8. Canto popolare dei sacchi di cemento
  9. Morte di un orsetto di pelouche
Download (256 kbps)

Monday, November 3, 2008


Musicanova: omonimo (Philips, 1978)

This is the first time I post two albums by the same band. I won't dwell on the presentation on the band therefore, having already talked about Musicanova for the album "Festa festa".
The album I'm posting today is Musicanova's second album, an almost miraculous collection of songs composed to renew the traditional music of Campania. The vocals are all in Neapolitan language and their interpretation is stunnigly keen and lively. The arrangements are complex, layered but always focused on the traditional styles: many tracks feature flute, violin and refinate rhythm guitar figures, and the overall sound is some sort of very cultured, inspired and ancient-sounding folk music. The presence of odd meters directly links to baroque music conceived for the dance, giving the songs a very astir and physical temper.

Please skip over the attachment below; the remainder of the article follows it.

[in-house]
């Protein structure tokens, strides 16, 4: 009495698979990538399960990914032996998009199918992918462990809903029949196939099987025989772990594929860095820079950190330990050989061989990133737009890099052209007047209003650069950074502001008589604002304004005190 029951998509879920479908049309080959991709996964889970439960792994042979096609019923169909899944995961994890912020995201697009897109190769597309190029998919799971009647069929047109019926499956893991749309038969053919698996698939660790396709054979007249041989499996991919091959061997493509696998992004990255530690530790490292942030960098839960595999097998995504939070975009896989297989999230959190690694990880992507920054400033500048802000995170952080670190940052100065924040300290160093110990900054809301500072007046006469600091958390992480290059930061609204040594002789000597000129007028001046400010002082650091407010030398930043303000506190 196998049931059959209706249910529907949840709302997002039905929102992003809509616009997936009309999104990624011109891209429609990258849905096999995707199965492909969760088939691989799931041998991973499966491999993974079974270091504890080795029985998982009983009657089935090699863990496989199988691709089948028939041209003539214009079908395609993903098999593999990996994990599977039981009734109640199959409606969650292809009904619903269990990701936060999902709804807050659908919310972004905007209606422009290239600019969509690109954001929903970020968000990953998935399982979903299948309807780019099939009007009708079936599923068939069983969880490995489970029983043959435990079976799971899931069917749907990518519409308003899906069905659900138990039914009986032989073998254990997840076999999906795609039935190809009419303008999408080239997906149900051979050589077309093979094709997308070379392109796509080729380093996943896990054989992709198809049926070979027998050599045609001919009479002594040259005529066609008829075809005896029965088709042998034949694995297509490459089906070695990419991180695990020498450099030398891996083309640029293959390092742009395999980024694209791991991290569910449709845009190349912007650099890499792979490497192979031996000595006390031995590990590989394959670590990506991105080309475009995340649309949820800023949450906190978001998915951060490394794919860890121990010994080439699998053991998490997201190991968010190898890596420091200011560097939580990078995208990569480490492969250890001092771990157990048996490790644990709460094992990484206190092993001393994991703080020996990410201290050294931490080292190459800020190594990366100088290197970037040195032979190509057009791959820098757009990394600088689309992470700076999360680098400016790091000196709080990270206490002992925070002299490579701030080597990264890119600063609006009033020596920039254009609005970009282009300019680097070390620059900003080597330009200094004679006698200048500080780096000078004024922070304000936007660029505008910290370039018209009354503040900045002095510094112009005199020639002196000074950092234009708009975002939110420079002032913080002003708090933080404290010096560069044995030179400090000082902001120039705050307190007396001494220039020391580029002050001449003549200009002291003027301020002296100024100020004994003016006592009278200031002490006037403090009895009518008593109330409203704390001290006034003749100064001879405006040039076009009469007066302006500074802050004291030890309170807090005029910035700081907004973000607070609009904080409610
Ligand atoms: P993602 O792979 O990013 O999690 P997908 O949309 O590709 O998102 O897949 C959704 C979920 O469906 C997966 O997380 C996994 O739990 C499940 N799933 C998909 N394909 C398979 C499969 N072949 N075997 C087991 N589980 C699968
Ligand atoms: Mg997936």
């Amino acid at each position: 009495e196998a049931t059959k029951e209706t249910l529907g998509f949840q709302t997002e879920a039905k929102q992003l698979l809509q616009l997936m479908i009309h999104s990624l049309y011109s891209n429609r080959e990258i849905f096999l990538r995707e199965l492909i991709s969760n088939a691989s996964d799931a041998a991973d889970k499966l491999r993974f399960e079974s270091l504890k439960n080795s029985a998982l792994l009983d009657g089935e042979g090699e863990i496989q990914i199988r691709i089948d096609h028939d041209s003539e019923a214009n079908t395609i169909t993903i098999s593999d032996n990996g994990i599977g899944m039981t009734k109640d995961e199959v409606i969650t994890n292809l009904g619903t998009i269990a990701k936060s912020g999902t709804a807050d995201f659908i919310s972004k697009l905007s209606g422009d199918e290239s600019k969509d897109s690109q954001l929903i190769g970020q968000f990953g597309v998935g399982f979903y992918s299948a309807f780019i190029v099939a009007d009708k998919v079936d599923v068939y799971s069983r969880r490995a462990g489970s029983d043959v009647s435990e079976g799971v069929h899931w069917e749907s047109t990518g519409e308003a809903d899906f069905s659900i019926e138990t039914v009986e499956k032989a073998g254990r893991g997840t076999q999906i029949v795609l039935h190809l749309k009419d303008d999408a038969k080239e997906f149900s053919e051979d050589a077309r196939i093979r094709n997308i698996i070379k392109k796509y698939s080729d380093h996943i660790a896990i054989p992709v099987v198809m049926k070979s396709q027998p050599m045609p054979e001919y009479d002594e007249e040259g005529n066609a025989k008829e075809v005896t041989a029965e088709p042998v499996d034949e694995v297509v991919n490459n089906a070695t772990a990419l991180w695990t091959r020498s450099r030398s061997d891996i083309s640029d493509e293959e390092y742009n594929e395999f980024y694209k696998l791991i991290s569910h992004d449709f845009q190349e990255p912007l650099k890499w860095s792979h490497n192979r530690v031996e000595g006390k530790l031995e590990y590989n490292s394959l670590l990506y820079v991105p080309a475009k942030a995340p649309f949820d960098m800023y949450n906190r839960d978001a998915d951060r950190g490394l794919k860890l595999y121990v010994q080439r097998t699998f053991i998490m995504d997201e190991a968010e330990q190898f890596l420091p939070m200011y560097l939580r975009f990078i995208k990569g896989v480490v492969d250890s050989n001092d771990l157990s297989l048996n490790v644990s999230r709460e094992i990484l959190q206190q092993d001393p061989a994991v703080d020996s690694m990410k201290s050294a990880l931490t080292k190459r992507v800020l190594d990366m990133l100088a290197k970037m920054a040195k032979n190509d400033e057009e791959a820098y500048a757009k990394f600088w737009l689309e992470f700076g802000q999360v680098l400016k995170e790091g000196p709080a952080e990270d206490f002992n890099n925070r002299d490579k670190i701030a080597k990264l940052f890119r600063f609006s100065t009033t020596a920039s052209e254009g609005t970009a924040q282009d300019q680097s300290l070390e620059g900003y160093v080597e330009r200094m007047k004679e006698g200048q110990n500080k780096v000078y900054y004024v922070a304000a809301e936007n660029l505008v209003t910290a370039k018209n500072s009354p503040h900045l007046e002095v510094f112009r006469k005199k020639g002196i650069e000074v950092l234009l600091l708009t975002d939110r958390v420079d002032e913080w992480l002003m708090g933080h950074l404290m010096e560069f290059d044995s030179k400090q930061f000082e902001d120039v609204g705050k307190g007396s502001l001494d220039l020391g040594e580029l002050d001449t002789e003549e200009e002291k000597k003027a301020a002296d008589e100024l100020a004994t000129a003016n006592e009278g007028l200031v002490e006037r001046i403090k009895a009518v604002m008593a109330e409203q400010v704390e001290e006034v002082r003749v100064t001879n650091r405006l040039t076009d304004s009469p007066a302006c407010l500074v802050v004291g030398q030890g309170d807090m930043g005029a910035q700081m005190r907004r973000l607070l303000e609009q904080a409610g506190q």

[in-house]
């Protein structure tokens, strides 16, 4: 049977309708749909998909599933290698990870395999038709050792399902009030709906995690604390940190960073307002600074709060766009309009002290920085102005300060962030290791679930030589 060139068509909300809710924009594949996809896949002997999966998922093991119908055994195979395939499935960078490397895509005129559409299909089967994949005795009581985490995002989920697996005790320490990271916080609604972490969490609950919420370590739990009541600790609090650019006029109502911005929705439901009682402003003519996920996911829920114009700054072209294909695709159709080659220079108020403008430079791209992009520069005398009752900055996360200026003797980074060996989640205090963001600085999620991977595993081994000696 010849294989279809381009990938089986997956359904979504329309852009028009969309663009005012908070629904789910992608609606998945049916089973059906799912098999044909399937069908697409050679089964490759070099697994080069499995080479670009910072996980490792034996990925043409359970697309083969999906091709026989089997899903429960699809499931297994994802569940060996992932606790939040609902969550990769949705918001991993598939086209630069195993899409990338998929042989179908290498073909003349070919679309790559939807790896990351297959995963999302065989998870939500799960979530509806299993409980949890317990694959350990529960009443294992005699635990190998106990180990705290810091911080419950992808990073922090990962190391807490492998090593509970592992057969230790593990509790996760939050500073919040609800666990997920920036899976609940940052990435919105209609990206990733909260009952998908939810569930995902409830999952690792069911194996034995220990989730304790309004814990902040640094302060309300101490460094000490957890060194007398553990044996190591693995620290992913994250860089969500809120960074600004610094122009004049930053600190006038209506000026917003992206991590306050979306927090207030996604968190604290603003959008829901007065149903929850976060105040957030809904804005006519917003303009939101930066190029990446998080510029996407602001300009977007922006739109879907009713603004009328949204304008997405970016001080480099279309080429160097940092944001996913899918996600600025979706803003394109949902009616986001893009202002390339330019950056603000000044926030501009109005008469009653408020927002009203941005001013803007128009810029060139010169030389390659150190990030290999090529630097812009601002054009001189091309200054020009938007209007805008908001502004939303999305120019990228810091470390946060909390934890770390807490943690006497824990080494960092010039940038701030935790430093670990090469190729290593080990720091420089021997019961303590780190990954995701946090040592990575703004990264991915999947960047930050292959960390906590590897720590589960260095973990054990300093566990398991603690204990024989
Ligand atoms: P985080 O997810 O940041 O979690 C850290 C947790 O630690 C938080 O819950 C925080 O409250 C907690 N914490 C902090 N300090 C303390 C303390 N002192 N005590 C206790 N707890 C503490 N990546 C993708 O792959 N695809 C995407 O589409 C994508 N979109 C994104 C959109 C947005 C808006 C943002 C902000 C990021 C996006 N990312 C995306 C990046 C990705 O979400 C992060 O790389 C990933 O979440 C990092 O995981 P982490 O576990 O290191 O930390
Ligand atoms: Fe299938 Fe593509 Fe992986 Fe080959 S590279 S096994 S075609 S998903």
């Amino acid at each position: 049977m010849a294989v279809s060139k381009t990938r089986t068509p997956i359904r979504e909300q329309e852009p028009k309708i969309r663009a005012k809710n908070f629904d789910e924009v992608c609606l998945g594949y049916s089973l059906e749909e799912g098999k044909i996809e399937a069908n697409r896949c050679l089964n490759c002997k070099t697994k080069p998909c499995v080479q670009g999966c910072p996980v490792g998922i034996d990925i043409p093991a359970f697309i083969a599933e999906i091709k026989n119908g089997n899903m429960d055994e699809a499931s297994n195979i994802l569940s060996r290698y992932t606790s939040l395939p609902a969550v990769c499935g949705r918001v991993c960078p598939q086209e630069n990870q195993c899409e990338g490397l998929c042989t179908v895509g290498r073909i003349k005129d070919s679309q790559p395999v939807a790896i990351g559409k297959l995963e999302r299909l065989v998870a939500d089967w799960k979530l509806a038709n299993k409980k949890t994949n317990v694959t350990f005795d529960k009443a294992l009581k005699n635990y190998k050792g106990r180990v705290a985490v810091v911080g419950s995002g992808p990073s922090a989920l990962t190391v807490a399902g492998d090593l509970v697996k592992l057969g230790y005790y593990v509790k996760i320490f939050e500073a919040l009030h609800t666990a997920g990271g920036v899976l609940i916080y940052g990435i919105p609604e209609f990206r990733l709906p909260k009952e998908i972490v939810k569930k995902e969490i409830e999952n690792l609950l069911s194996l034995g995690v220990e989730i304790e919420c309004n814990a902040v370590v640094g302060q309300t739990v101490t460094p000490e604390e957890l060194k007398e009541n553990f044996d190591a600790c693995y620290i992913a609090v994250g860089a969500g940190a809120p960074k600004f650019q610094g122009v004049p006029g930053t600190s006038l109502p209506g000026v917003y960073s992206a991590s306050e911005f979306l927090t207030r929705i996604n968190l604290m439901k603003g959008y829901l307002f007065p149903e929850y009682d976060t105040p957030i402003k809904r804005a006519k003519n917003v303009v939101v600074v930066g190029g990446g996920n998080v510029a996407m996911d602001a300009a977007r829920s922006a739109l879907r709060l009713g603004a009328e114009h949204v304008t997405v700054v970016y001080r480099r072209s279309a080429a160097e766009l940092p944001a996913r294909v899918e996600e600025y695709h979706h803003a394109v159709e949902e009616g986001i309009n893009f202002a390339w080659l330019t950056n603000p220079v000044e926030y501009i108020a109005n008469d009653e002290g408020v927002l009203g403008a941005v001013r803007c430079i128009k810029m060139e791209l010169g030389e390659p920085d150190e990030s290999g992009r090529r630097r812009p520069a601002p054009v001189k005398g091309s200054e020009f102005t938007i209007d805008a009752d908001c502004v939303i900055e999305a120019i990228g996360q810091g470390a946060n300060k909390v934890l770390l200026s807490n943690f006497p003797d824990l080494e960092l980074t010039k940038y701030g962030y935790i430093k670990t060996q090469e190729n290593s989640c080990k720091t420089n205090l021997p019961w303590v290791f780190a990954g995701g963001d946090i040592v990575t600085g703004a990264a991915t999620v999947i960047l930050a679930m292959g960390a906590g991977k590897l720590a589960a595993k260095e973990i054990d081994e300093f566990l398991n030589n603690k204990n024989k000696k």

"Pizzica minore" opens on an impetuous zampogna-violin blast followed by an impressive vocal performance by Teresa Di Sio. "A la muntagna" is an apology of brigandage. It juxtaposes a tense, pastoral metaphore about sheep, wolves, hunters and robbers with a trampling, choral 15/8+9/8 strophe which recites:

Se n'è fujuto 'o rre Burbone
e n'è venuto n'ato cchiù putente:
cagna 'o guverno, cagna 'o padrone,
sulo pe' chi stà 'a sotto nun cagna niente.

The Borbone king fled away
Another one came, more powerful:
The government changes, the master changes,
Only for the lower ones nothing changes.

  1. Pizzica minore
  2. Riturnella
  3. A la muntagna
  4. Siento mò che t'aggia dì
  5. A' morte 'e Zì Frungillo
  6. Tempo di carnevale
  7. Ninna nanna per voce e mandoloncello
  8. Canto allo scugnizzo
  9. Tarantella finale
Download (~230 kbps)